Privacy Law and Policy Reporter
Increasing technological advancements, the power of information as a valuable asset and resource, and the speed and cost efficiency with which computers nowadays process, sort, transfer and record information, has increased the privacy awareness of the Australian public.
One of the growing privacy concerns in Australia is about the protection of confidential information in the hands of non-government entities. This has culminated in the Australian Government's 'Innovate Australia' statement (6 December 1995) on its intention to develop a comprehensive scheme to protect personal privacy. Presumably, this means extending Australia's privacy laws, in some shape or form, into the private sector.
That is a most significant development given the adjustments that will be required and the implications of extending personal privacy laws to cover the private sector. Initial concerns will no doubt focus on the possible increase in the costs of administration and the fear that more bureaucracy will impede the efficiencies being achieved by all organisations, including business.
In NZ, we have a privacy law (The Privacy Act 1993) which covers all sectors: state sector, local government, public registries, and of course, all the private sector. The NZ experience and adjustment over the past two years has been fascinating to watch. My work in this area, across a wide variety of industries and sectors, lead to the observation that there are definitely some 'do's and 'don'ts' when it comes to implementing privacy laws for non-government agencies.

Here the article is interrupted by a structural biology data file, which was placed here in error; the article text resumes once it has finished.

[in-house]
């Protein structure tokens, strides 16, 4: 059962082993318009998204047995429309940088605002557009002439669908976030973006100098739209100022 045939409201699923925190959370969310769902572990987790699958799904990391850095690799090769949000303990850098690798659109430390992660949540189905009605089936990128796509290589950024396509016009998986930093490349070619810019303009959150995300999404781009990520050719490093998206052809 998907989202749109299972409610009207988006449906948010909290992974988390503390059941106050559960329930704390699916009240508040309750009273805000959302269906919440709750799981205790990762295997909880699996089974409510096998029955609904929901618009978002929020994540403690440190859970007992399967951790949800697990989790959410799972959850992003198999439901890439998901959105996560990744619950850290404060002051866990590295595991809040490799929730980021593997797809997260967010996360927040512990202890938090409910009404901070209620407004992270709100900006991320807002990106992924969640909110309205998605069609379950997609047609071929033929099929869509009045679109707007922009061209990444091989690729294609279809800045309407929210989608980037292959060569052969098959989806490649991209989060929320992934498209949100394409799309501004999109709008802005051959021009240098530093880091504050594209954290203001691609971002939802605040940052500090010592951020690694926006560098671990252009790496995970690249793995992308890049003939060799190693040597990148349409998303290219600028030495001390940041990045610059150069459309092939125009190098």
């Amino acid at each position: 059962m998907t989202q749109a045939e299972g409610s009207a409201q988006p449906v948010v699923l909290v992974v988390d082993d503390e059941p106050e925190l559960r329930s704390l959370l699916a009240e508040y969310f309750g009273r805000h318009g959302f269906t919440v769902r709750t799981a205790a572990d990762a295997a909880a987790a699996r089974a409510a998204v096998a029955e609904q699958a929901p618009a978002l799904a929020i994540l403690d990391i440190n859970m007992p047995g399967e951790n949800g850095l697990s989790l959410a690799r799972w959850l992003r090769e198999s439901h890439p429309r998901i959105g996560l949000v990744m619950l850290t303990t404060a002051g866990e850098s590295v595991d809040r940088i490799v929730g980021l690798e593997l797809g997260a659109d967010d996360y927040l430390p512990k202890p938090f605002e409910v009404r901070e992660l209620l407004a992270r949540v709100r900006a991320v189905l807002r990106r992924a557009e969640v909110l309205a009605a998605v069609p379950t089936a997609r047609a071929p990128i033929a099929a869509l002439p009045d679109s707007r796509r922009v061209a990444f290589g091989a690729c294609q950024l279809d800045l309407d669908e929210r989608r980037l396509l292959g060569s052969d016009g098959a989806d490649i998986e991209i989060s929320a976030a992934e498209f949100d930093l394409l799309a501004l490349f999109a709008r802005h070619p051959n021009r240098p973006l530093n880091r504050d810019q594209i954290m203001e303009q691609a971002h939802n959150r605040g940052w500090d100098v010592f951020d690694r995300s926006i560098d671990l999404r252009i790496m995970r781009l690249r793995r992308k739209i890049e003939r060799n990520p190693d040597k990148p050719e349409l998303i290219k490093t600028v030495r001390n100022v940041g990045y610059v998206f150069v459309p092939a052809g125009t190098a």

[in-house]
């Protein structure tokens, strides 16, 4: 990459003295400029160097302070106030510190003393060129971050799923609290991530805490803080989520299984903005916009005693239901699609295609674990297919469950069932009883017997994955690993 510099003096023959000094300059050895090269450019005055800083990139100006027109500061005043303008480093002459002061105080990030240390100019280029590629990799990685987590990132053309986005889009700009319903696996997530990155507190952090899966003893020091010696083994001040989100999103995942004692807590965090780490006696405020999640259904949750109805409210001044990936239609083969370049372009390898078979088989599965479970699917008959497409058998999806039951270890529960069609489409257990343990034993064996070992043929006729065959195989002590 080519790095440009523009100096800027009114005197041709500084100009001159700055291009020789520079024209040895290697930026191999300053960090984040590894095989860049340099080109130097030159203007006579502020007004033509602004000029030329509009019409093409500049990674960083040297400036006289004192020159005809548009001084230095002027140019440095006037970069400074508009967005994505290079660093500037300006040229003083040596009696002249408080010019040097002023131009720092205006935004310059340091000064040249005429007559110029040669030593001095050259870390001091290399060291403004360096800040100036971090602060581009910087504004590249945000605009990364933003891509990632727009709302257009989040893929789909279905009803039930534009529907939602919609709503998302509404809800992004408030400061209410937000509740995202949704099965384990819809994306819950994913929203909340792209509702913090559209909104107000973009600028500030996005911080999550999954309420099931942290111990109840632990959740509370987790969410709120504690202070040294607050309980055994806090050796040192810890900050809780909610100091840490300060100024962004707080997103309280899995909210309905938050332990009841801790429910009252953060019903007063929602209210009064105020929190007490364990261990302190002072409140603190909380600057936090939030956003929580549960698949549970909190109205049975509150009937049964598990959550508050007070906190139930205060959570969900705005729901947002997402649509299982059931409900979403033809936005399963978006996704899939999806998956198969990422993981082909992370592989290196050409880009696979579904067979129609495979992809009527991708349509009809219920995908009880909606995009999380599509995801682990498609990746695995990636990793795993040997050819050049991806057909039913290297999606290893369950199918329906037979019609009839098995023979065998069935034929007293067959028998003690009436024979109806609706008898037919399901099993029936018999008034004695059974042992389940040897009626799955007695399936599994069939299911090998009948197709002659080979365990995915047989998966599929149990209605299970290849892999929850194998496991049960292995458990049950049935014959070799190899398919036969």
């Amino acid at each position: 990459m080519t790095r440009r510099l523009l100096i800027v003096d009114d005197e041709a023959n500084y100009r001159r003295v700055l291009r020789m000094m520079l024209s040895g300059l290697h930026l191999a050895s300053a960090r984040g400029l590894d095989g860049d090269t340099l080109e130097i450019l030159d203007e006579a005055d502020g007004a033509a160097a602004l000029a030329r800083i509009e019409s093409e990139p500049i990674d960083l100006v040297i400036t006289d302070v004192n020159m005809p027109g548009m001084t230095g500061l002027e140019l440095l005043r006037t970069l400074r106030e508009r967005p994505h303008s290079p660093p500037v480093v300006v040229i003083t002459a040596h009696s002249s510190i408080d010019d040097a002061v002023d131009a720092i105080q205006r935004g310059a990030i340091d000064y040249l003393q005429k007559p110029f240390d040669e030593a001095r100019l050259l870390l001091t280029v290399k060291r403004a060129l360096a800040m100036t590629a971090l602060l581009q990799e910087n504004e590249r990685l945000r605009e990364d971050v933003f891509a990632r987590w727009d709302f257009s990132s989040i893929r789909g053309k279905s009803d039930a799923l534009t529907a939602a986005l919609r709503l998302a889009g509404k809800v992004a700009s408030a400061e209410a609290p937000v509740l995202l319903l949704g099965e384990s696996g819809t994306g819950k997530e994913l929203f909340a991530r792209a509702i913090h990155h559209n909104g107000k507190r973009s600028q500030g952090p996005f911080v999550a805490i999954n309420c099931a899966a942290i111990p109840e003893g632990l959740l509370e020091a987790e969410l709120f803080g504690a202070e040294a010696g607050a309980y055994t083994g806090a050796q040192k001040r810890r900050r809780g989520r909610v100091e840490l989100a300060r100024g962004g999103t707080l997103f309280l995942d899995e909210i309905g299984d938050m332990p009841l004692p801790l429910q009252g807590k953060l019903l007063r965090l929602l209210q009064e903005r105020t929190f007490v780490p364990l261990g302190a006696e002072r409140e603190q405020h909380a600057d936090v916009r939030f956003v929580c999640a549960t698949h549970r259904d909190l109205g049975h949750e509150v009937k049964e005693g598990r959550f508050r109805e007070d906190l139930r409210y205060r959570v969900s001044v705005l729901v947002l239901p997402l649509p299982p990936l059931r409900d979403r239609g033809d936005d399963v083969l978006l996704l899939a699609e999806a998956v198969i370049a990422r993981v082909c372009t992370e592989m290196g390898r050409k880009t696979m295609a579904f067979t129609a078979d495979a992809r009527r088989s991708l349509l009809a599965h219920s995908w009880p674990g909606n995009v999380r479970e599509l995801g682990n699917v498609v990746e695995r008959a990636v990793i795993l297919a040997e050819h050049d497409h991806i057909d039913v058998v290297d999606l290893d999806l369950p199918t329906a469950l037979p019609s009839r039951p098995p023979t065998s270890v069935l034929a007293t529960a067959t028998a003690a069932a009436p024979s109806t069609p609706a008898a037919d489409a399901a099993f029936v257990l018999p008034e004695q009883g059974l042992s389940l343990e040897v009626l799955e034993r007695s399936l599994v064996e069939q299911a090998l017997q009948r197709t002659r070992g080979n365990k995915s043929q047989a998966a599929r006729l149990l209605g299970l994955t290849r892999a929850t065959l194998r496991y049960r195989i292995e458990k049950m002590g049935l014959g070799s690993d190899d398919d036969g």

For example, most organisations should be able to continue their activities without having to make significant adverse changes to their business practices. For those that have an exposure under the law due to the amount of personal information being processed, privacy compliance programmes are a must. There are many practical steps and tasks which can be undertaken to ensure a smooth transition to coverage in the private sector.
It is to be expected that there will be a fair degree of 'hype' and over-reaction to the proposal that the collection, use and disclosure of personal information by the Australian private sector should be regulated. On the positive side, quite apart from any civil libertarian responsibilities, the privacy principles merely reinforce good personnel and records-management practices; for example, by allowing individuals to access their personal files, and by ensuring the accuracy and confidentiality of personal information.